(ZH) In the first of potentially thousands of verdicts against pharmaceutical companies accused of inciting the opioid epidemic, an Oklahoma judge on Monday ruled that Johnson & Johnson must pay a $572 million penalty for allegedly helping to fuel the opioid epidemic with irresponsible marketing practices, Reuters reports.
Judge Thad Balkman, of Cleveland County District Court in Norman, Oklahoma issued the ruling shortly after 4 pm ET on Monday. The penalty was only a fraction of the roughly $17 billion that the plaintiffs had been seeking, helping send J&J shares rocketing higher in the after-hours session.
The case, brought by Oklahoma Attorney General Mike Hunter, is the first out of potentially thousands of lawsuits filed by state and local governments against opioid manufacturers and distributors that could go to trial. Only a few cases have been settled, according to Bloomberg. The case is critical, legal experts say, because it will provide defendants with a clearer benchmark for what they can expect.
If J&J is forced to pay a penalty, Hunter hopes to use the money to help Oklahoma mitigate the fallout from the opioid epidemic over the next three decades by funding treatment and prevention programs.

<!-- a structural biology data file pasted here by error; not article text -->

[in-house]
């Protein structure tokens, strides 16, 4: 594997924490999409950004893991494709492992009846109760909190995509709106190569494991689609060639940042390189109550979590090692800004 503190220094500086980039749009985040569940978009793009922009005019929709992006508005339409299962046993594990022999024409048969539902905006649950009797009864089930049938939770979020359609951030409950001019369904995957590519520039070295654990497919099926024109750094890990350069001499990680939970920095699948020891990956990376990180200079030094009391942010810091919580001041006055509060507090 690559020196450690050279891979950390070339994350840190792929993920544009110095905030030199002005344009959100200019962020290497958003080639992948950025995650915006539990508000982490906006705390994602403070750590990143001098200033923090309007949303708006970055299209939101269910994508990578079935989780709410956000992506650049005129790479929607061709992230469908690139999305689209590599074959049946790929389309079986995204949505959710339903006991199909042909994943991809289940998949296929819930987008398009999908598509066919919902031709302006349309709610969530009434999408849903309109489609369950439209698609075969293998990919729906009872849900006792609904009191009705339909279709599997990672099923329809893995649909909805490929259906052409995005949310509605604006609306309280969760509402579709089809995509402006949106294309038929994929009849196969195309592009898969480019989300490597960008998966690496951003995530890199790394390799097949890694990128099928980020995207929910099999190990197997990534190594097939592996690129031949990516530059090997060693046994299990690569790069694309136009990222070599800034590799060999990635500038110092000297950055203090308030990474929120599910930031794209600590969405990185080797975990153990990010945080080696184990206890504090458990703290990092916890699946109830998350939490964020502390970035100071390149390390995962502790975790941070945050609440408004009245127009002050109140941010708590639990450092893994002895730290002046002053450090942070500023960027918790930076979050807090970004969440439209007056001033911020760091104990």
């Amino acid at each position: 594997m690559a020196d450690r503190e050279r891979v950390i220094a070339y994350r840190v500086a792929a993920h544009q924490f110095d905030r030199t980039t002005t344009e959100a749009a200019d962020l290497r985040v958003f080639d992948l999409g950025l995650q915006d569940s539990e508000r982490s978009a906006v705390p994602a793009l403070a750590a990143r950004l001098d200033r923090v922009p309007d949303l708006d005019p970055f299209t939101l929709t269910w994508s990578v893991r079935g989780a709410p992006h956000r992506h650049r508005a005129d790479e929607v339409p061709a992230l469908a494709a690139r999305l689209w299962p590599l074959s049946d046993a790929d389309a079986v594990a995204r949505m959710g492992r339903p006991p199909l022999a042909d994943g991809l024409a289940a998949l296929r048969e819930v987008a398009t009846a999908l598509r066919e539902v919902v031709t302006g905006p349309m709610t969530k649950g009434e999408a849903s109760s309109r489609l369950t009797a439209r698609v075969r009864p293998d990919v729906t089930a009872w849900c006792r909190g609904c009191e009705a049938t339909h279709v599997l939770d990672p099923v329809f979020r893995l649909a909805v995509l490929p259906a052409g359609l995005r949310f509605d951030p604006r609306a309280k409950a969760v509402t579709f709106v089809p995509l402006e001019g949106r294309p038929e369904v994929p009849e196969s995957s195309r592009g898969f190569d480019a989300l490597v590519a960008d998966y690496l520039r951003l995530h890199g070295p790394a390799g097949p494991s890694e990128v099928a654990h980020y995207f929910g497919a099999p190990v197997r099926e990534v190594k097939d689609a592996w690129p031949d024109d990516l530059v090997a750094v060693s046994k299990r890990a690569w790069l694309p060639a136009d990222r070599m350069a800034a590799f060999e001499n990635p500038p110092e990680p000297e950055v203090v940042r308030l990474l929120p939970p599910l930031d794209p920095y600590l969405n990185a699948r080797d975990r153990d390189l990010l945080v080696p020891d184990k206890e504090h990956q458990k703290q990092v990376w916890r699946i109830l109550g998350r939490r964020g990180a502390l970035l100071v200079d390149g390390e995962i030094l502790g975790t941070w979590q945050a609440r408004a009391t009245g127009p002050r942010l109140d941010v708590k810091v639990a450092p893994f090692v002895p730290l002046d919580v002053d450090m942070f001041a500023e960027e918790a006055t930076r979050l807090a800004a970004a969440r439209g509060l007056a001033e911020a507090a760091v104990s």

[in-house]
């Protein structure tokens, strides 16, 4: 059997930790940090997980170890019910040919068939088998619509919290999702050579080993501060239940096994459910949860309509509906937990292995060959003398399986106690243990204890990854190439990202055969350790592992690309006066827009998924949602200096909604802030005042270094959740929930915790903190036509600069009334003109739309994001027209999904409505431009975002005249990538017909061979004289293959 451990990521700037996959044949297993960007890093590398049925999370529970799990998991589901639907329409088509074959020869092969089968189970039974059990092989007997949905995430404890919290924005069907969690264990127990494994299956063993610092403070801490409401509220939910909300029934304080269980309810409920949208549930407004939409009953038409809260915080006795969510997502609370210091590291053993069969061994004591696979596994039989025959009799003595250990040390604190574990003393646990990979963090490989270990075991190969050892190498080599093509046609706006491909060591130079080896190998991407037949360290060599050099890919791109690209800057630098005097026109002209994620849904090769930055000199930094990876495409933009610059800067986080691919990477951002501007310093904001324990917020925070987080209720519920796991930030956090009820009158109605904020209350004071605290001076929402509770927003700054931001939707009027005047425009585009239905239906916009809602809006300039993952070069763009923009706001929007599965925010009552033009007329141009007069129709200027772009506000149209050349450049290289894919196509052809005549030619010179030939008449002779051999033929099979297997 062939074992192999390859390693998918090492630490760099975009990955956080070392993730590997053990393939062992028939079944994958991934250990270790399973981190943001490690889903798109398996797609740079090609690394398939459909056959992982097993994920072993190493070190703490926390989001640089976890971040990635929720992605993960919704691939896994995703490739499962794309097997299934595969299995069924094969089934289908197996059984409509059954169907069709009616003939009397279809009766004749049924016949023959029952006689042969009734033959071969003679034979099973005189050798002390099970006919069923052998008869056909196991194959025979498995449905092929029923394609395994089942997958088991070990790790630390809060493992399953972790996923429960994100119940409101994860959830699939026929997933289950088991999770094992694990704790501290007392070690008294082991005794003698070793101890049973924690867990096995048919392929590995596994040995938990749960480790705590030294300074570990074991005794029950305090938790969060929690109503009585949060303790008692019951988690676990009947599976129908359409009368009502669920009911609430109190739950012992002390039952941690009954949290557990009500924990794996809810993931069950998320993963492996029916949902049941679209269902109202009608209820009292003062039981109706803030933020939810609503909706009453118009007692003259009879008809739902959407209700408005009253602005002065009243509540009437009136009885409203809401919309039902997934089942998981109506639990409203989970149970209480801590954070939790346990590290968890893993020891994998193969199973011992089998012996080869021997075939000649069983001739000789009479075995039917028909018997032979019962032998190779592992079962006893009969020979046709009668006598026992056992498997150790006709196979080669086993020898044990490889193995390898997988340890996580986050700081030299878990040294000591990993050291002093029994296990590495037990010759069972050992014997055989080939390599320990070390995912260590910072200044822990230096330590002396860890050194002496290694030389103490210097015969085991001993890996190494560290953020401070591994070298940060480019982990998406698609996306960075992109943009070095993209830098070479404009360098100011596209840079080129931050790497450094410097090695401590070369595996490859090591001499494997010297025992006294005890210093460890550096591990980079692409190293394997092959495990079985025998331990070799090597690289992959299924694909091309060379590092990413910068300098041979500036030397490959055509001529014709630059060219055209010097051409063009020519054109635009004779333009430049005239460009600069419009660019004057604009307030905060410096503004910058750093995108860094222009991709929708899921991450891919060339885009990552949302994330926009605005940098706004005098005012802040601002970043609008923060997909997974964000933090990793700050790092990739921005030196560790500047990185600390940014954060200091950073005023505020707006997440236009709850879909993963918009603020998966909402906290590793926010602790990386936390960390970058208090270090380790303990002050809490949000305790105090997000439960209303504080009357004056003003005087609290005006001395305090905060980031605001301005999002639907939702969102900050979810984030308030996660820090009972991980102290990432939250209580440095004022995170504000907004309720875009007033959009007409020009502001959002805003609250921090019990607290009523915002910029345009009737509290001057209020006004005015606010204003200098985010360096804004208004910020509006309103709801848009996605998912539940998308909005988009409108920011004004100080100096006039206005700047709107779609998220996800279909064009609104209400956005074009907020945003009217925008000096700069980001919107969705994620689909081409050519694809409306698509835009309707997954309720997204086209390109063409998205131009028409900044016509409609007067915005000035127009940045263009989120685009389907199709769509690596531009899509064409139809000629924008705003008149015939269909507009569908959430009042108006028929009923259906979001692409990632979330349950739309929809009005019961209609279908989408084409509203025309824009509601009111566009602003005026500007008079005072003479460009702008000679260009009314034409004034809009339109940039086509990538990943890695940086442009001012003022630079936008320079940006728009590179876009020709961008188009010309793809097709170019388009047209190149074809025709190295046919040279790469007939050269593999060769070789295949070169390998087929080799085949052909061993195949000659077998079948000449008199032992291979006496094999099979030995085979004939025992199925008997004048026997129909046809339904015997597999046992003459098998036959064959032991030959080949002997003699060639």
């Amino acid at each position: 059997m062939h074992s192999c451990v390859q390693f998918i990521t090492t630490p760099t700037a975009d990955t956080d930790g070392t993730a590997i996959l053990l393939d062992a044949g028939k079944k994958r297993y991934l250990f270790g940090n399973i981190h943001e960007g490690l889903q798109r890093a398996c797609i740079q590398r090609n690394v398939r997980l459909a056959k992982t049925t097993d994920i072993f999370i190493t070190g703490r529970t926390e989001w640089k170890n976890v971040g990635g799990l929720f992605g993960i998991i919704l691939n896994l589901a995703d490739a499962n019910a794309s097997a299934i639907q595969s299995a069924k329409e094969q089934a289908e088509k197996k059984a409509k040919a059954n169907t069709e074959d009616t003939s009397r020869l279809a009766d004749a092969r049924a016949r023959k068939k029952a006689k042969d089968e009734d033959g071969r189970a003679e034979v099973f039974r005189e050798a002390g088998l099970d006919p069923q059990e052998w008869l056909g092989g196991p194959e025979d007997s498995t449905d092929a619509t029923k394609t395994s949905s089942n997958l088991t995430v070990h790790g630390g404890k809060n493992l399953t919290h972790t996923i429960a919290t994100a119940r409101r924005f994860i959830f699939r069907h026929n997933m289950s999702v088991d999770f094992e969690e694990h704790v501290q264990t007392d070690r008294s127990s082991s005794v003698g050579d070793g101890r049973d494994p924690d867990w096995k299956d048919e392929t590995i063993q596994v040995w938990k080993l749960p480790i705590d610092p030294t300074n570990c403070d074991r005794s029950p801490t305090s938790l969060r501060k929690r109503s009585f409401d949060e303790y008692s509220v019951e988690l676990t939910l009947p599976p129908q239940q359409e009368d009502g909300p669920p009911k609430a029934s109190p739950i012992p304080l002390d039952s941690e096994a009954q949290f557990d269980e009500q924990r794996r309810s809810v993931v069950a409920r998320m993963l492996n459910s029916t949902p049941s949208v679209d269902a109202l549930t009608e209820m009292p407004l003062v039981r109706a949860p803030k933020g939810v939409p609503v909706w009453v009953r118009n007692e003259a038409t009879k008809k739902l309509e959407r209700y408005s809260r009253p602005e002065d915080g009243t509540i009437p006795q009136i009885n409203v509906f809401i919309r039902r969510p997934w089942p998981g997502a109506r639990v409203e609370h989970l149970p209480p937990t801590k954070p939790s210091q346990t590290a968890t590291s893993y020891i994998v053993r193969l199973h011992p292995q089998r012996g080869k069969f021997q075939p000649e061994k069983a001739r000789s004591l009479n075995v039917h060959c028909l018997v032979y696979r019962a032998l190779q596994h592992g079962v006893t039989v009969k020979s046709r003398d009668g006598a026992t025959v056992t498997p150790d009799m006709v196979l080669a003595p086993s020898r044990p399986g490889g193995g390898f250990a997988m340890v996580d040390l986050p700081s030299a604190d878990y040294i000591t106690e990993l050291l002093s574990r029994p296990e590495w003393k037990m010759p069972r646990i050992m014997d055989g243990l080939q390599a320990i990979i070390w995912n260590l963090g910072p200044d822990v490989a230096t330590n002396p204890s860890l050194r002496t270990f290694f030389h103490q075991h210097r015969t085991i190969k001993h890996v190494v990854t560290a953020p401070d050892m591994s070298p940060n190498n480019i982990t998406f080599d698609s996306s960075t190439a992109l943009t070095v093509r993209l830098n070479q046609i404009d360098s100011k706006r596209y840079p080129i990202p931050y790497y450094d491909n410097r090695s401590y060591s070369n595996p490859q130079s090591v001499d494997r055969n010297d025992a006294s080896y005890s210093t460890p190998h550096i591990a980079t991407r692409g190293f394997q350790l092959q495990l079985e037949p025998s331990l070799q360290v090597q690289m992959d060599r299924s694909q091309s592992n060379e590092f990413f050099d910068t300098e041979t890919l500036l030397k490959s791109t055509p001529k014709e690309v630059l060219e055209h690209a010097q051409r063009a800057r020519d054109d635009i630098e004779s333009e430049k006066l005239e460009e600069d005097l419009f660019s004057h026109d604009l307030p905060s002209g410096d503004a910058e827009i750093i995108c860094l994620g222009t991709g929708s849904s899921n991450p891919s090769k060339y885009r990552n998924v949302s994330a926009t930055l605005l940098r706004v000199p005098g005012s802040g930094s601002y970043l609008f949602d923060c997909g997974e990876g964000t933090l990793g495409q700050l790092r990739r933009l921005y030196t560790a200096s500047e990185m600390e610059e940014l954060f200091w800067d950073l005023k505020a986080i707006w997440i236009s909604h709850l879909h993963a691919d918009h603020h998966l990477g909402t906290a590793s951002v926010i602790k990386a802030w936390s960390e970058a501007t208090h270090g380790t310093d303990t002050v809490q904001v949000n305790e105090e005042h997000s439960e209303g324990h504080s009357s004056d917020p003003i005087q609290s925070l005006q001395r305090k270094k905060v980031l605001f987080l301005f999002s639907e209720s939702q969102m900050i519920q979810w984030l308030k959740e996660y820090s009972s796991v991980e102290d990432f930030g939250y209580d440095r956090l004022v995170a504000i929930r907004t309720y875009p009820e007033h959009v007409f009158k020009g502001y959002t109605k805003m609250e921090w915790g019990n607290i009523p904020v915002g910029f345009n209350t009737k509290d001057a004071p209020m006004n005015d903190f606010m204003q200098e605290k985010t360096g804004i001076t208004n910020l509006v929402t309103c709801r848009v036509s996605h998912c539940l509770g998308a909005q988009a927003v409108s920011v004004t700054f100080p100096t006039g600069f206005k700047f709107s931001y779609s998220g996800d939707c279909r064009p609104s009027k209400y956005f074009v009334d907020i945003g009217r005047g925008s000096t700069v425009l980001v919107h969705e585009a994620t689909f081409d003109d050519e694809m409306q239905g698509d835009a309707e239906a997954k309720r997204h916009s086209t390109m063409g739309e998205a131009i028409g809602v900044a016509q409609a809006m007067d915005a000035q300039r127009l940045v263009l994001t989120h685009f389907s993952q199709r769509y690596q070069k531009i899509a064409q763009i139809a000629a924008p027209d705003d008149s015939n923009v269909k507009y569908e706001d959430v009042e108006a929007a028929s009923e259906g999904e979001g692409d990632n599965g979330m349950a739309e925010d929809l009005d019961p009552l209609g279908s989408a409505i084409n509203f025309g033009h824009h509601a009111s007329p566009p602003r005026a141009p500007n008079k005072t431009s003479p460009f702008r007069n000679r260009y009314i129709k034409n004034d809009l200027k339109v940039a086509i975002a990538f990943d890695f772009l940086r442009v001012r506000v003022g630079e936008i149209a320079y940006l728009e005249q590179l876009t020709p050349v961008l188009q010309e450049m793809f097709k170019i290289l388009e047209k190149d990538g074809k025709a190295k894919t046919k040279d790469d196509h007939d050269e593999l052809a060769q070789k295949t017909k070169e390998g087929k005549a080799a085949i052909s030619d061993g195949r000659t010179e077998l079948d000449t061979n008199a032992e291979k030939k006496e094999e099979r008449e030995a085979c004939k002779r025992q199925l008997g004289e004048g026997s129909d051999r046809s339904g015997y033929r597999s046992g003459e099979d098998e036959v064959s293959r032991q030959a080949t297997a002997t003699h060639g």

The J&J trial was held after Oklahoma resolved claims against OxyContin maker Purdue Pharma in March for $270 million, and against Teva Pharmaceutical Industries in May for $85 million, leaving J&J as the lone major defendant.
The seven-week, non-jury trial was closely watched by plaintiffs and defendants in some 2,000 opioid lawsuits pending before a federal judge in Ohio. The judge has been pushing for a settlement ahead of an October trial.
Opioid-related overdoses have skyrocketed in recent years as users migrated from pharmaceuticals to street drugs like heroin, much of which is now tainted with powerful synthetic opioids like fentanyl.
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Lawyers for the state of Oklahoma argued that J&J conducted a years-long marketing campaign that minimized the drug’s addictive qualities. J&J has denied wrongdoing, and insisted that Oklahoma’s case rest